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The Diversion Board of Authority has approved a study that will help gather data for establishing flowage easement calculations. Flowage easements will be needed in areas that are impacted by flood water when the FM Area Diversion Project would operate.

“We are working on establishing a really in-depth process for figuring out how to fairly compensate people if they are impacted by the Project when it operates,” Finance Committee and Board Member Tony Grindberg said. “This is an important process that ultimately affects property owners, tax payers and the long-term financial management of this flood-control project. We have been steadfast in our commitment to this since state legislation was passed in 2013.”

Calculating a flowage easement requires many pieces of complex data.

The first piece of data needed is provided by the hydraulic models of the project. These models show how much water would impact acres during a flood event.

“The hydraulic models are the first step in figuring some of the most basic and important questions like who will be impacted, for how long and at what depth,” Board Member Rodger Olson explained. “These models are fundamental to the rest of the process.”

The second piece of information is taken from research conducted by North Dakota State University’s Agronomics program. The studies evaluate how operation of the Project will impact and risk farming income on properties. For example, if the project operates and impacts a parcel for four days, how much impact does that have on the planting dates, crop selection, and revenue.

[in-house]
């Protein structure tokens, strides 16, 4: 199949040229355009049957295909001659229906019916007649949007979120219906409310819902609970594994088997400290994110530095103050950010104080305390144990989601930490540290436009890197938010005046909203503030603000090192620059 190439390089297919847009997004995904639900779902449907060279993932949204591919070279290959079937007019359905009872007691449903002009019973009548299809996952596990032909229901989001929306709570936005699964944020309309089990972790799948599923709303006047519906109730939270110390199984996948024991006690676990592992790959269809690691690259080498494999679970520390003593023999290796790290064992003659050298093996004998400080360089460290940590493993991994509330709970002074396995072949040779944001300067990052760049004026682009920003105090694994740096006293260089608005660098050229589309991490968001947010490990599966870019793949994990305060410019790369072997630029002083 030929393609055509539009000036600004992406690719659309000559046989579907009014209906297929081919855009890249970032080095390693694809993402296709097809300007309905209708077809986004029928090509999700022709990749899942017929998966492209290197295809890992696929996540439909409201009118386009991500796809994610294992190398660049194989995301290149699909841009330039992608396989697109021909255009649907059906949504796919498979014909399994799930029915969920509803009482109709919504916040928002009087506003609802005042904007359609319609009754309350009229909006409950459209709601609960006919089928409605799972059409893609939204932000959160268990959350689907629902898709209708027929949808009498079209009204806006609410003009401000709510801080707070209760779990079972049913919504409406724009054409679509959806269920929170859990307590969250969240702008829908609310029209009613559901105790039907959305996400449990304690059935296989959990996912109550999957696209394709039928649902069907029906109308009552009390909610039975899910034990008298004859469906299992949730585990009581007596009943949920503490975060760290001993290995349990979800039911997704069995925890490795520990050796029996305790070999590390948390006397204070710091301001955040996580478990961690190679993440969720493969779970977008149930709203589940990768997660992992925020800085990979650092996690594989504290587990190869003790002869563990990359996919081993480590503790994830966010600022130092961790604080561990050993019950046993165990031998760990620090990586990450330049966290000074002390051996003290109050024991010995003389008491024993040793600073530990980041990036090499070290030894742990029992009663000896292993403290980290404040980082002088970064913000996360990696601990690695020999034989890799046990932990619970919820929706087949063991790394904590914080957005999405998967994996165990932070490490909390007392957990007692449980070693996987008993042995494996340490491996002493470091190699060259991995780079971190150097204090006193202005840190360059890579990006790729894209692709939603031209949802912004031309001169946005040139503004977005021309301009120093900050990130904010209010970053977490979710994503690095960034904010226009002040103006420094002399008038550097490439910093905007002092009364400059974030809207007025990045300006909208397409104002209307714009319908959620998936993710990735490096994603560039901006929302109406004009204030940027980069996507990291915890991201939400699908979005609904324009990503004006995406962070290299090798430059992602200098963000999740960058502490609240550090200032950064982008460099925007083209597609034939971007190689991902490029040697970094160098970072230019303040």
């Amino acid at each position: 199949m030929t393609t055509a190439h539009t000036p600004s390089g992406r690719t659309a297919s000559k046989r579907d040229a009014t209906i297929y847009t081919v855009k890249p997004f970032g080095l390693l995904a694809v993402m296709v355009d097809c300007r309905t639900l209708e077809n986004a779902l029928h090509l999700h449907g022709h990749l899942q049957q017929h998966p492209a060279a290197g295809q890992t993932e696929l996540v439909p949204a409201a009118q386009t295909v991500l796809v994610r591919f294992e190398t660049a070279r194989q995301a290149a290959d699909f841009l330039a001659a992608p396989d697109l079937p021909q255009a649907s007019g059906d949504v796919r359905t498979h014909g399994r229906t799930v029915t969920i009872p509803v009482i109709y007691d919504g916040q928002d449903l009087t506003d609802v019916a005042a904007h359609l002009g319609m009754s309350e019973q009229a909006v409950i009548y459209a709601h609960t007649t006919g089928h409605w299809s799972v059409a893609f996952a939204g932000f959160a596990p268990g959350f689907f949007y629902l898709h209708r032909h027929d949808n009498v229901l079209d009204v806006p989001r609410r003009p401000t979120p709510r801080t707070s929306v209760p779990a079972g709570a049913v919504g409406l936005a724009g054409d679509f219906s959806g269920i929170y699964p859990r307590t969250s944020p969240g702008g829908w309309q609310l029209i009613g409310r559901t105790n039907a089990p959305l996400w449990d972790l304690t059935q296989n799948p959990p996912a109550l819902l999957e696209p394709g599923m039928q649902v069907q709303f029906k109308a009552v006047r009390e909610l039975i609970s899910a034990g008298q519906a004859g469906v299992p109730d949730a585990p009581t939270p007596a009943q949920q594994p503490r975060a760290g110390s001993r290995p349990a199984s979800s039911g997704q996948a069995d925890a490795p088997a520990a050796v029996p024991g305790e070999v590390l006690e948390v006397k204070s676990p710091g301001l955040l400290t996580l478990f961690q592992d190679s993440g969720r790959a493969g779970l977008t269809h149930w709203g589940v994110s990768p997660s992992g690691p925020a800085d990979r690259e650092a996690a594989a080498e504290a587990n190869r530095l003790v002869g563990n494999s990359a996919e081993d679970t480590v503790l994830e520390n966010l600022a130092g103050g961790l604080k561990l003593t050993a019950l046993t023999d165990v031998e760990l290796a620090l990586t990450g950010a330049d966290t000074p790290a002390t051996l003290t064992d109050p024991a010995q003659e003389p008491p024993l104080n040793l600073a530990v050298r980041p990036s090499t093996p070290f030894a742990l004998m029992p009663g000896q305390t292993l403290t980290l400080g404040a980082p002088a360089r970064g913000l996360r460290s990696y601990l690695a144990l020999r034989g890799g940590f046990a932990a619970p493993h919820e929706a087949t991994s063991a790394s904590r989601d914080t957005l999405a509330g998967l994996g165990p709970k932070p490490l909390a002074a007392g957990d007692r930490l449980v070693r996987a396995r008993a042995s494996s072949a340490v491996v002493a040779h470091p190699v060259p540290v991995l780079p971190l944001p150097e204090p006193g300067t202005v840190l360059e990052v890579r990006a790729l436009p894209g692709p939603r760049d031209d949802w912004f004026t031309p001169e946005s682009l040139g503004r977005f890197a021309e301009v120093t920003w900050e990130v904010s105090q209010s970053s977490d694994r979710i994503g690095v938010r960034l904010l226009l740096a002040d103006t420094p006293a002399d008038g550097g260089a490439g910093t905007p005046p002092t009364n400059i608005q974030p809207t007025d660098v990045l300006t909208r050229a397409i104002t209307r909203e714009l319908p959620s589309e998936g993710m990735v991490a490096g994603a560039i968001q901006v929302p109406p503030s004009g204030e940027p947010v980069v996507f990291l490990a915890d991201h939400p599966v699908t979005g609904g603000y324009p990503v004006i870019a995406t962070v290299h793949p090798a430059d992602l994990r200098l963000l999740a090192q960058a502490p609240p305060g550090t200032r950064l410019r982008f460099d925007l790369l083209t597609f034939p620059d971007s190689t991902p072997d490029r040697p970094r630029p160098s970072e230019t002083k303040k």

The Diversion Board of Authority approved Phase 1 of the process to create the final piece of data at their regular meeting on Thursday, Dec. 21. A kick-off meeting for Phase 1 of the Flowage Easement Valuation study was held on February 22. The study will include gathering market data locally and from across the country about comparable parcel values and possible parcels that could show similarities with those in the mitigation area. Using tools like “matched pairs” where parcels with similarities with and without certain encumbrances are matched, the study will be a critical part of the equation that will be used to calculate how the project impacts and flowage easement restrictions will impact the value of the parcels in the mitigation area.

In addition, the appraisal study authorized by the Diversion Authority includes a regression analysis. The analysis is a complex package of statistics that will explore the relationship between the impacts and many other variables that exist in defining a value loss to the property.

All of three components, the hydraulic data, the agronomic data, and appraisal study data are also impacted by the market value of the parcels.

“This is going to take us some time to evaluate and get this equation for fair mitigation hammered out,” Olson said. “We want to treat everyone fairly and need to have as much data as possible to do that.”

Phase 1 of the study that was authorized by the Diversion Authority is scheduled to conclude with a complete appraisal model by the end of August 2018. The appraisal model will then be able to be flanged up with data from an updated hydraulic model and agronomic impacts model after the final location of the southern embankment and mitigation area are defined. A subsequent phase of the appraisal effort will include producing specific valuation reports for each of the parcels in the mitigation area. Commencing with Phase 1 now allows for parallel tracking these efforts with the goal of being able to answer the long-asked questions as soon as possible.